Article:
I had a vivid dream shortly after Mack, our son, died. I walked into our house through the front door and immediately realized that we had been robbed. I made my way tentatively through each familiar room surveying overturned furniture, shattered lamps. I noted the computers were taken, and the silver.

But something inside assured me that they didn’t make it upstairs.

On New Year’s Eve 2012, we cancelled our plans to meet another family at the First Night celebrations because Mack had what we thought was the flu and we were looking forward to a quiet evening by the fire. We did not know, and we will never know, what or how an infection entered the blood stream of our athletic, vibrant almost 9-year-old son, and it stole his life in a matter of hours. I had never heard of “sepsis” before Mack died and did not know that it is a silent killer who arrives, like a thief.

When I had this dream, it seemed obvious to me that we had been robbed of a beautiful person in our lives and the joy of watching Mack grow and continue to achieve his dreams. But it wasn’t until later as I began to learn to live with the loss of Mack that I came to appreciate that the thieves did not make it upstairs.

Our upstairs is intimate. In our home built in the 1970s, the four bedrooms are separated by a narrow carpeted hallway down the middle, making it cozy and warmer than the rest of the house.

My husband traveled frequently, so the kids and I would often head upstairs early and take our showers, put our jammies on, and snuggle together in our big king-size bed to read and watch “The Voice” when it was in season.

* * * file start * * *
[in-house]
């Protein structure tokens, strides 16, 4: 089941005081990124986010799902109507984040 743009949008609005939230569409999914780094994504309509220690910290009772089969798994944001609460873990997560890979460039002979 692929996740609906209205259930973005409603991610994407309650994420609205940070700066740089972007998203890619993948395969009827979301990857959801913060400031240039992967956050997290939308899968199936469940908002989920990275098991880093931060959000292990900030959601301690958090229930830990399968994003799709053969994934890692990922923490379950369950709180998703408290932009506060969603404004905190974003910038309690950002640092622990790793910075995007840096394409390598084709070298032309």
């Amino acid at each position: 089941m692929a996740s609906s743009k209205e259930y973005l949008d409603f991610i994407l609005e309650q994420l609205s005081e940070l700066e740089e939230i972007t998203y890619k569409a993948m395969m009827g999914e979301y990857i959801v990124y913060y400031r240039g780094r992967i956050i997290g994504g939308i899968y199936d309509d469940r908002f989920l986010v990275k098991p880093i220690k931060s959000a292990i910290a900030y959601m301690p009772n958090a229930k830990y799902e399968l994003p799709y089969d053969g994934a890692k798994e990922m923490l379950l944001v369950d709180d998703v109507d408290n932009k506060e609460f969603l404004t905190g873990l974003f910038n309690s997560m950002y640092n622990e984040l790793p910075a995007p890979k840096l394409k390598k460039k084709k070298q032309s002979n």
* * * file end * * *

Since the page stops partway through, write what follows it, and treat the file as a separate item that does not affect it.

It is an intoxicating feeling and one that I can close my eyes and recall with ease: my arms around each of them, their heads resting on my shoulders, Mack’s hair tickling my nose, Izzy smelling like baby powder, so safe and warm and peaceful.

In that afternoon of New Year’s Eve 2012, I scooped Mack up in my arms and carried him upstairs for a bath before his dad took him to the doctor’s office.

“My Romeo,” I said to him and kissed him, bathed him, and dressed him in his favorite D.C. United sweatshirt, a daily act that now seems sacred.

But, I have come to appreciate over these past four years that death doesn’t rob us of everything. There are some areas of ourselves that are untouchable even to death.

The upstairs of life remains. My love for our children, our most intimate moments of care: bath, bedtime stories and prayers; nights of sickness; hurtful days; hiding treats under their pillows; sneaking in to watch them when they sleep; these treasures remain.

None of these were robbed by death, in fact they have come into sharp relief as unreachable treasure that are not within death’s grasp. Love is truly stronger than death, and this awareness has empowered me.

Death is a downstairs thief.

Elizabeth Brady

Elizabeth's son Mack died suddenly on New Year's Eve 2012. Elizabeth teaches at Penn State and her essays on learning to live with loss can also be read on The Compassionate Friends (TCF), Modern Loss, MackBrady.com. She has participated on the panel "A Flower Picked Too Soon" at several national TCF conferences. Elizabeth served on the content advisory board for the Public Television documentary "Speaking Grief" that seeks to help us all get better at grief. (speakinggrief.org)

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